Pray for all the victims and let us, all in serenity, follow this case very close.


User currently offlineDanny From Poland, joined Apr 2002, 3508 posts, RR: 2
Reply 5, posted (14 years 9 months 5 days 9 hours ago) and read 1587 times:

As you might have heard, the B767-300 that crashed yesterday came off the production line next after the B767-300 delivered to Lauda, crashing some while ago. I think there is something to compare here...

User currently offlineCV990 From , joined Dec 1969, posts, RR:
Reply 6, posted (14 years 9 months 5 days 8 hours ago) and read 1600 times:


It was with great pitty that I saw yesterday in the news another crash comming from JFK. Last year just 3 days latter than my flight from there ( BA 767-300ER G-BNWR ) the SR111 MD11 crashed a little bit further! I've flown in the 767 and it looks a very good airplane with an excelent safety record, just 2 fatal accident before this one, the first with Lauda Air was quite devastating but we can't match that with this one, I'm sure Boeing did the modifications and procedures regarding that problem, also the Lauda Air flight took more time to crash than the Egyptair one, the second accident is the well know Ethiopian, nothing to deal with this. My personal opinion goes to a bomb in this plane, we all know how Egypt as been a kind of contra-weight in the Middle-East and we also know that are many fatatic people that can be blind enough to blow a plane just because is from a certain country, the sad part of this story is always inocent lifes are claimmed with these types of things. Lets hope the american authorities will clear this out soon.


User currently onlineAmerican 767 From United States of America, joined May 1999, 3741 posts, RR: 12
Reply 7, posted (14 years 9 months 5 days 4 hours ago) and read 1578 times:
AIRLINERS.NET CREW
FORUM MODERATOR

Sincere condolenses to the families of those who perished in the disaster of flight 990.
Yes the Boeing 767 does have a good safety record, three major disasters within the first fifteen years of service.
First one: Lauda Air in 1991. That one was due to a thrust reverser malfunction.
Second one: Ethiopian in 1996. That one was simply due to a terrorist act: the aircraft was running out of fuel and the hijackers forced the crew to fly across the Indian Ocean.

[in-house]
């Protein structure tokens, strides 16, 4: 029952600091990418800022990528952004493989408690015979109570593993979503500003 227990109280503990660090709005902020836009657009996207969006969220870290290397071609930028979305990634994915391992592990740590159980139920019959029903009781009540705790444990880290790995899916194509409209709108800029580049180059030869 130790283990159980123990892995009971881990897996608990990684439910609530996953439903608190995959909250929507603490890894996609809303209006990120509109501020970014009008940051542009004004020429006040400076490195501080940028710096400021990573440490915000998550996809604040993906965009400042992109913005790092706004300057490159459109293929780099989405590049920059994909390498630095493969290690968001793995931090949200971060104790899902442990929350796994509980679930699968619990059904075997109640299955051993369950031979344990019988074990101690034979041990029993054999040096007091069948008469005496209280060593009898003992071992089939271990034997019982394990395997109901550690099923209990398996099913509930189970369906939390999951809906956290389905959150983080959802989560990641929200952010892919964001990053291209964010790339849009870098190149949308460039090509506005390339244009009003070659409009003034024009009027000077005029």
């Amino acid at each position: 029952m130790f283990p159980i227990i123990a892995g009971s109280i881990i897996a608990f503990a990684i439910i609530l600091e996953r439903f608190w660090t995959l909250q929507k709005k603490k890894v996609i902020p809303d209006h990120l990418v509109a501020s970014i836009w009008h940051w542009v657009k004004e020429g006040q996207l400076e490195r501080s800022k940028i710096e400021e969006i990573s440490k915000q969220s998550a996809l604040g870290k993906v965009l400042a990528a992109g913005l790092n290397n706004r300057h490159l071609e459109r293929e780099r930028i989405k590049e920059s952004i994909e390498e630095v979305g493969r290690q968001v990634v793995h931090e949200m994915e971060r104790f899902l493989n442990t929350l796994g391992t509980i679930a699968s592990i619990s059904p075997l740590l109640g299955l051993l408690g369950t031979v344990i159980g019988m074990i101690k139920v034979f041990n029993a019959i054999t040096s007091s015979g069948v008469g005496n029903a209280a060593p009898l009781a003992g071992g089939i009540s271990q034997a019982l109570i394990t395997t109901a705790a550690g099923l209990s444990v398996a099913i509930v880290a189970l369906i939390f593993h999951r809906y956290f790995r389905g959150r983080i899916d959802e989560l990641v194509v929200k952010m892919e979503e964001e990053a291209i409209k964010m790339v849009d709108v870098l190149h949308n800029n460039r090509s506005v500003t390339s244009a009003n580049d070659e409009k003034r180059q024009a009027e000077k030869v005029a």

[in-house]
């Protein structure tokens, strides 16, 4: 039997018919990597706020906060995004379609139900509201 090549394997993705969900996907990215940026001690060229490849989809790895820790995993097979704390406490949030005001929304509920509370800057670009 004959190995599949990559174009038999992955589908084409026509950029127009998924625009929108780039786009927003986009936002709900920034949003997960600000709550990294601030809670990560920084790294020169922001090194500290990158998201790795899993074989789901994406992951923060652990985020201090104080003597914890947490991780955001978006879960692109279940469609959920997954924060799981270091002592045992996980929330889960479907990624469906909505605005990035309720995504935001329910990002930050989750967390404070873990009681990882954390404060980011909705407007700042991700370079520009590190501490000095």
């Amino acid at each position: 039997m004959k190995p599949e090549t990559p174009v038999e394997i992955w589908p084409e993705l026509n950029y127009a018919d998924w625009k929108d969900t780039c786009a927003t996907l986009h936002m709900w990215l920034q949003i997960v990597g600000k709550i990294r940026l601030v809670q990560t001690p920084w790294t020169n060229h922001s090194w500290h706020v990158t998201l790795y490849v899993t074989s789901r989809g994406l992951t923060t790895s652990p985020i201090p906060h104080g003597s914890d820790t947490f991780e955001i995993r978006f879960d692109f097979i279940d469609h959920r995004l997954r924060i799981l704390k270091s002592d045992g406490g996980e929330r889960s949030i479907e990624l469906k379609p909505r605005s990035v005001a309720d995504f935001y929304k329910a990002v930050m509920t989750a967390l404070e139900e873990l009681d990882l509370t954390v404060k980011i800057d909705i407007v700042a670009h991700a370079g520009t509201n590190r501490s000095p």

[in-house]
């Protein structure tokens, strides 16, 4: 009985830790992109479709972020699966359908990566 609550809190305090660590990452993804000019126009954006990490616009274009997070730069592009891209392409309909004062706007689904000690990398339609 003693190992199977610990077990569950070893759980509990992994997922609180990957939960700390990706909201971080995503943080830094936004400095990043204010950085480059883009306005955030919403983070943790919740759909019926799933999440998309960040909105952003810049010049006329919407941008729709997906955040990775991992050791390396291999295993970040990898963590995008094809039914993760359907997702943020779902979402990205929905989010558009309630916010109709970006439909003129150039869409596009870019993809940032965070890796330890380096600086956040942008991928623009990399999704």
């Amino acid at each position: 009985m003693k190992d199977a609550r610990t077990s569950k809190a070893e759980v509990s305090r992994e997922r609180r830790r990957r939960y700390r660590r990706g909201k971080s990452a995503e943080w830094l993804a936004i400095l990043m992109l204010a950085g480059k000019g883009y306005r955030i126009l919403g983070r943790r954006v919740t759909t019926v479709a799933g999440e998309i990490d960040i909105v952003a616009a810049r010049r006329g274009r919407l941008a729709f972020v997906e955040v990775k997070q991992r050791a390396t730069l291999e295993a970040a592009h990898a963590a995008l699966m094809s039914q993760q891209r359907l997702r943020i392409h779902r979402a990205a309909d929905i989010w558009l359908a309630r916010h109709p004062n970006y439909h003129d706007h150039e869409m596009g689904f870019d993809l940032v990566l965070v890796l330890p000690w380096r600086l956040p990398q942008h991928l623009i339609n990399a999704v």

Third one: Egyptair now: I wouldn't say that it was due to a bomb threat. Remember three years ago when TWA 800 went down, we all thought it would be due to a bomb threat but it wasn't. It was due to an insulation problem in the center fuel tank. Swissair 111's disaster was due to a faulty electrical wiring set up. The cause of the Egypt Air crash is not known yet but I would relate it to a technical malfunction. Maybe the maintenance procedure wasn't stricly followed, maybe the aircraft lost hydraulic power. I would not say that it would be due to a complete electrical failure because in such an event there is always a generator serving as a back up power. Did the crew declare an emergency? Although that the probability of loosing two engines on a 767 is very very tiny, it is possible that it happened just on that particular flight (I'm not saying it did happen, I'm just trying to understand what could have happened). If it was just due to the loss of one engine, the crew would have landed their 767 safely to Boston, Hartford or made it back to JFK.
Yes, the Boeing 767 is a safe aircraft and it will be in production for years to come. Even the DC-10 became a safe aircraft after the first tragic years in its history.

Ben Soriano



Ben Soriano
User currently offlineDavid L From United Kingdom, joined May 1999, 9523 posts, RR: 42
Reply 8, posted (14 years 9 months 5 days 3 hours ago) and read 1560 times:

Hi again Ben.